I'm used to working at 54 Below. I'm used to seeing who's bought tickets ahead of time and preparing myself accordingly for the size of the crowd. One of the pluses of the Lincoln Center concert was that it was first come, first serve, free tickets! Now I had a concert anyone could attend, for all of the friends and family who always told me, "I'd love to come to one of your concerts at 54 Below/Studio 54/Club 54/The 54 Place/That Cool Basement/[insert name people use because they can't remember 54 Below], but it's just too expensive." Finally there was no reason for people to not show up!


...Except


...What if they just don't want to show up?


Before the doors of the house opened, I stood in an empty auditorium of 202 seats (with one random red chair in a sea of aqua seats) and through all of the other stresses I had dealt with related to this concert, it hit me then and there, at 5:28 pm: What if people just don't care enough to come?


As house opened, I stood in the green room in a blur, trying to force organic smiles in pictures and feeling like there were weights pulling down on the corners of my lips. I tried to occupy myself, racing around to all of my performers, seeing if they were doing well before the show, answering each person who asked me, "Ben, do you need anything?" with my go-to response: "A Xanax and maybe an entire bottle of wine." Finally, I felt compelled to duck backstage to peer from behind the wall in the back of the stage, built perfectly to see the entire audience while they can't see you. And I looked. Maybe I shouldn't have looked, but I did.


And at 5:45 pm on Monday, January 27th 2020, in the backstage stairwell of the Bruno Walter Auditorium, I stood shaking in anxiety, gratitude, and a touch of low blood sugar as I gazed out upon a sold out Bruno Walter Auditorium.


Then, after getting myself together back in the Green Room, I walked to the same backstage spot, gazed out upon the same crowd of family and friends, heard John Znidarsic call my name.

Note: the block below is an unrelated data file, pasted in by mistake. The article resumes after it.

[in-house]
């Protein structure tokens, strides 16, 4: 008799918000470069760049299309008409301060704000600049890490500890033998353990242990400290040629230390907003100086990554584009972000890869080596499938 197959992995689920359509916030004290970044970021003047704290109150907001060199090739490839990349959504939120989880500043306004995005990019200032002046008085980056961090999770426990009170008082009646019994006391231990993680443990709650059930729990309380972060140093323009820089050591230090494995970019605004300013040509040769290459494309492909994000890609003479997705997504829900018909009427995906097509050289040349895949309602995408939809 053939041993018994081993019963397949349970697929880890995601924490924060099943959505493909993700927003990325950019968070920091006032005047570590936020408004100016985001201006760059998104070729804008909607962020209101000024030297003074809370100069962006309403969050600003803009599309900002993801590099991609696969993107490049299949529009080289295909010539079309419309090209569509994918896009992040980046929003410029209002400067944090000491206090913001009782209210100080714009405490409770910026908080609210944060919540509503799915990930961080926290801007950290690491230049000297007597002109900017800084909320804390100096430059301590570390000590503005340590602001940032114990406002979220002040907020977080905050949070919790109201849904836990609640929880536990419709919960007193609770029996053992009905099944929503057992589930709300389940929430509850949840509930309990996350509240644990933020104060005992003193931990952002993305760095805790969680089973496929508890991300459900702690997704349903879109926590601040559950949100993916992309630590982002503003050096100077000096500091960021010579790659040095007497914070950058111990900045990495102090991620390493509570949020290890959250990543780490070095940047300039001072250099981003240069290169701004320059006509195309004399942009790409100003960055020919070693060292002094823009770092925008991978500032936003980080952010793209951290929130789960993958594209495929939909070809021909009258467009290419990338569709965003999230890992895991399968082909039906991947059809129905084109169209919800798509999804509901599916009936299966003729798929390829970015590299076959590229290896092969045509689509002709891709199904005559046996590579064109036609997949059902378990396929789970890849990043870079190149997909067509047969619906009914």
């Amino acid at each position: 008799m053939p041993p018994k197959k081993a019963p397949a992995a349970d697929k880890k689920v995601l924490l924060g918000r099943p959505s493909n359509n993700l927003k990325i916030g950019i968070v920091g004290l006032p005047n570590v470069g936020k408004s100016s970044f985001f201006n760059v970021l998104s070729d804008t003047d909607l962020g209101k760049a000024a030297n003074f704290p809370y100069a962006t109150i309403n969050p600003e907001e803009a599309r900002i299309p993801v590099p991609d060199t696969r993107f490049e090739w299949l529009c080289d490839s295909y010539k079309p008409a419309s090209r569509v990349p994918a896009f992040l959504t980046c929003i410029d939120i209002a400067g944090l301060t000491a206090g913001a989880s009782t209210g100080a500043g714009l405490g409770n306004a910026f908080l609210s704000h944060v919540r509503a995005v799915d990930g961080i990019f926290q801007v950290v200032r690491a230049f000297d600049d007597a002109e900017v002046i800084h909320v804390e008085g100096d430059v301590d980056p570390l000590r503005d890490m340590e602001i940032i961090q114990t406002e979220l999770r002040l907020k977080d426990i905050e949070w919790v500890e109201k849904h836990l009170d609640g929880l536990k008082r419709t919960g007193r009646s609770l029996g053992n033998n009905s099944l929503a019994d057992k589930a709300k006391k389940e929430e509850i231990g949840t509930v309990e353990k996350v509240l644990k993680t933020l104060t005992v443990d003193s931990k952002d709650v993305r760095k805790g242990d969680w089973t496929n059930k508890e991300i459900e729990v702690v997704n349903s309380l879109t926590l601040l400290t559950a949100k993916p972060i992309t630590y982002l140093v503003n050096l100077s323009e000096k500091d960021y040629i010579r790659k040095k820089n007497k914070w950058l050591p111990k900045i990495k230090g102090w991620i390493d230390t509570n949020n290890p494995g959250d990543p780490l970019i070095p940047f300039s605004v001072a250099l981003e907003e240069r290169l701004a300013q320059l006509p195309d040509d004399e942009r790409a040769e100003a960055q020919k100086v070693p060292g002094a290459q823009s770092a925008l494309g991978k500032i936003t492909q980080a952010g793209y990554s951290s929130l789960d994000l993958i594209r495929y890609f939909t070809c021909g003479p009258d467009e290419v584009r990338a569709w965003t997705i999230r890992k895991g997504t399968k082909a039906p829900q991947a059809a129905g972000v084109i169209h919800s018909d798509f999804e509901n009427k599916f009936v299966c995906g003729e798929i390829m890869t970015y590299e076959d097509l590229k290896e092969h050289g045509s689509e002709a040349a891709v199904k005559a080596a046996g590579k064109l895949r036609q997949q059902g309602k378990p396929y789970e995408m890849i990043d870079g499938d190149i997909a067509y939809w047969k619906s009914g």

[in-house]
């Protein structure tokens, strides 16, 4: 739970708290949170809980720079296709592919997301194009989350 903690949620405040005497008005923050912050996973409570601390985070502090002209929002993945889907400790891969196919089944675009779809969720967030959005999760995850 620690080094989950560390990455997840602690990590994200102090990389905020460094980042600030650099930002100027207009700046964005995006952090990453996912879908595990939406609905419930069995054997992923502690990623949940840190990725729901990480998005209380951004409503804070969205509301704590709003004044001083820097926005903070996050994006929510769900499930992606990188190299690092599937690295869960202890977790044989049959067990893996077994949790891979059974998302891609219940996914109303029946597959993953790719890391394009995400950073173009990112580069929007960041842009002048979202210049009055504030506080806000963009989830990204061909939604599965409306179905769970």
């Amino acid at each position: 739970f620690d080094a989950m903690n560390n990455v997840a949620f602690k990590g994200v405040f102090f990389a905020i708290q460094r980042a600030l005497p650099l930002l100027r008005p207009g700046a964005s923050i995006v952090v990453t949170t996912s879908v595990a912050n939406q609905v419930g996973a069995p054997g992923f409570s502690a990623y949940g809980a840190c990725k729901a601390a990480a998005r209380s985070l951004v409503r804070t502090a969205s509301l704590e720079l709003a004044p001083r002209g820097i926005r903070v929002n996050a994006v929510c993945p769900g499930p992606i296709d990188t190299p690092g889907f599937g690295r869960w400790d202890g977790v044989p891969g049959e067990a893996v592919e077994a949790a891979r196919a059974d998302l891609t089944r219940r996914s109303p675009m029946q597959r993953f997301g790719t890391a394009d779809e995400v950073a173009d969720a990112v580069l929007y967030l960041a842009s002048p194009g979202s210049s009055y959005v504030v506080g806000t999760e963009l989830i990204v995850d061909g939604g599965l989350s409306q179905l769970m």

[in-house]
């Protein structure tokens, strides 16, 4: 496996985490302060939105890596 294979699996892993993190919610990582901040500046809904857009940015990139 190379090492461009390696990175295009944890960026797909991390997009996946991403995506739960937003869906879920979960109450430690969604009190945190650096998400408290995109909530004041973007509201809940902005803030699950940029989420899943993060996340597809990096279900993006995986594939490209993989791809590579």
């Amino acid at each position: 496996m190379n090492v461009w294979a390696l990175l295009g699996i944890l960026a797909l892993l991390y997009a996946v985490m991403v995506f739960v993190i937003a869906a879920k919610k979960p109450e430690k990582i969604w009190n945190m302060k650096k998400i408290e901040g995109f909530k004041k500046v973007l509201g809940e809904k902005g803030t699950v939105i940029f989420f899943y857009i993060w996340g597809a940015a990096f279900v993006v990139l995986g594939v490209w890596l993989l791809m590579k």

I took a breath. And out I walked. And finally, it hit me.

Photo by Rebecca Michelson

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10:30 pm: Monday, January 27th 2020:

I sat in the back of PJ Clarke's, three glasses of wine into the evening. And when people talk to me after a show, congratulating me on a great performance, I honestly can never really process what they're saying in the moment. I always feel so overwhelmed by the fact that they've even shown up. And here I sat, reflecting with my third glass of Sauvignon Blanc in hand, of everyone who had come out to see me perform: friends from high school, friends from college, friends who I've known since middle school coming up from Pennsylvania, former roommates who I hadn't seen in a long time, some of the most wonderful kids I teach, colleagues from all sorts of shows and concerts, family from far and near as well as people who are aunts and uncles to me (I don't care what science says. Ben Caplan Mishpucha Law dictates they're family) and everyone in between. It wasn't the wine talking when I said to myself out loud in my cab home, "I'm one lucky guy."

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The actual evening? That's a post for another day very soon. But for now, I leave you with this: Thank you to every single one of you who came out and those who contacted me wishing me luck and congratulations even though they couldn't come. I am forever grateful for your support and encouragement.


I love you all and there's not a damn thing you can do about it.


Ben